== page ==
As mentioned in one of our previous blogs, there are different types of individuals who take part in a Group Discussion (GD); quite similar to any family gathering. The dynamics of the GD maneuver according to their actions, reactions, contributions, or the lack of it. It’s undeniable that a lot of your GD experience depends upon them, whether it be a nightmare or a king’s ransom. Broadly classified below are 6 types of personalities that hold significance in your selection or elimination from a GD.


The Signal Pouncers:


Hardly does the signal turn green, and these individuals pounce on the topic to put forward their points, much before others can share their opinion. Though this ensures that their views are not already spoken off by someone else, being the initiator also brings in the great responsibility of being relevant and concise, giving others their due chance.


The Arguing Firebrands:


In an ideal GD scenario, there will be candidates who sometimes tend to forget that GDs are discussions and not debates. Hence, they will be bent on negating everyone else’s statements to put forward their own ideas, expecting for their firebrand to be appreciated.


The Smart Photocopiers:


The third type of candidates are the ones who always try to support what someone else is saying and just present it in a different way, most of the time without even adding their own views at all. It is true that they succeed initially, but has been generally noticed to get tangled along the course.


The Pseudo Moderators:


In a GD scenario, some individuals fail to understand that they are participants and not the moderator, and thereby start questioning others in the group about everything, which even the actual moderator won’t do. It is also possible that some of these individuals overdo the role of questioning to showcase their involvement and attentiveness in the discussion.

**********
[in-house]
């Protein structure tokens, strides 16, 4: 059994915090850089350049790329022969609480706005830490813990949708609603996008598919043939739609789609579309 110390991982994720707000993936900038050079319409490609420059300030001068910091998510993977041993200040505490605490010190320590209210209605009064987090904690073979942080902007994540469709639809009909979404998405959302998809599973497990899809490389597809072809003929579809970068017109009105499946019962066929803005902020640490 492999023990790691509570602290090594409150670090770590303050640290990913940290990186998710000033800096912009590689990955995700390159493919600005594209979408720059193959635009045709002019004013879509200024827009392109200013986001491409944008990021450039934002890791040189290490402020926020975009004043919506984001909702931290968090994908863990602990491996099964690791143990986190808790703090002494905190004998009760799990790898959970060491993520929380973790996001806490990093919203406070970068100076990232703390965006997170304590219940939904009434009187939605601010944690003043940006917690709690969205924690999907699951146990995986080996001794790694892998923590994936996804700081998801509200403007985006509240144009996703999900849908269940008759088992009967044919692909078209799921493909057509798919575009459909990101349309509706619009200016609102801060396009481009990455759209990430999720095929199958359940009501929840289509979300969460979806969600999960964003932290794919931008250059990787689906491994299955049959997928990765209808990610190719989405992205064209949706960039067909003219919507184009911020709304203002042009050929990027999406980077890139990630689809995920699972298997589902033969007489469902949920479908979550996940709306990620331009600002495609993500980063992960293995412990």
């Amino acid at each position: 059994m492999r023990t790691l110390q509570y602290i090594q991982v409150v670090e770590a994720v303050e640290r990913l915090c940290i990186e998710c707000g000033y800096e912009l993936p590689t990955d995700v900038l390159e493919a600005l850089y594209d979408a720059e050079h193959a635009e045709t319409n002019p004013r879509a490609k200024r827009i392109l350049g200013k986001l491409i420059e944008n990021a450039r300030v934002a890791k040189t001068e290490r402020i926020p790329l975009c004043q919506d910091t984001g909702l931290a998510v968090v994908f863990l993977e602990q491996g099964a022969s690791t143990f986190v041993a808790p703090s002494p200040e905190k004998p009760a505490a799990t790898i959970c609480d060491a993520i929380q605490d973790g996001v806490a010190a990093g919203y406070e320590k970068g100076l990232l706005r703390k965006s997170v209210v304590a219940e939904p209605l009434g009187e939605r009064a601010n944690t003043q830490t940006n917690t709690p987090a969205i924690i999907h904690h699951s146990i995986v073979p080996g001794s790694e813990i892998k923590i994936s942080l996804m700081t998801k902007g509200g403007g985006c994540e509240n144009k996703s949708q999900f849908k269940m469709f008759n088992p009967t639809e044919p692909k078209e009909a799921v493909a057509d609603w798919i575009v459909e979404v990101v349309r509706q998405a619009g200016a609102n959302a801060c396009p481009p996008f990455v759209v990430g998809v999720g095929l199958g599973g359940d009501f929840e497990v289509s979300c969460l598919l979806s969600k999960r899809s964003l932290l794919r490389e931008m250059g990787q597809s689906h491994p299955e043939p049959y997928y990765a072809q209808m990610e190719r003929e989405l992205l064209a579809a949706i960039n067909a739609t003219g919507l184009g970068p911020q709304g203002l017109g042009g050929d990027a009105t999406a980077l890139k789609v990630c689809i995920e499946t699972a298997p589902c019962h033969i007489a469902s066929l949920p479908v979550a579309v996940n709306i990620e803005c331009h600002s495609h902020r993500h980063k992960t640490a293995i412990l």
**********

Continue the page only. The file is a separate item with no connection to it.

The Silent Spectators:


The most common type of individuals in any GD would be the introverts, who would be more or less silent throughout the session. Either they have always been introverts, losing their tongue in front of unknown individuals, or they have no idea about the topic of discussion. It is extremely rare for these people to ultimately get selected if they do not manage get over their initial uneasiness and contribute whatever they can.


The Motivating Leader:


These individuals are the most successful in GD scenarios. They not only recognize and appreciate the spirit of a GD, but also help in structuring it with their impressive oratory, logic, and general awareness but also guide the discussion throughout.



GDs are kind of similar to wobbly relationships that might or might not succeed, but involves a lot of dreams and drama. You might look professional, get involved in an engaging discussion, and come out thinking that you’ve done profoundly well, only to be shocked by the results — a NO! Since there’s no way you can know the topic of discussion beforehand, it always helps to have prior knowledge of the character types you are going to meet, and thereby prepare yourself to handle each on their own way.


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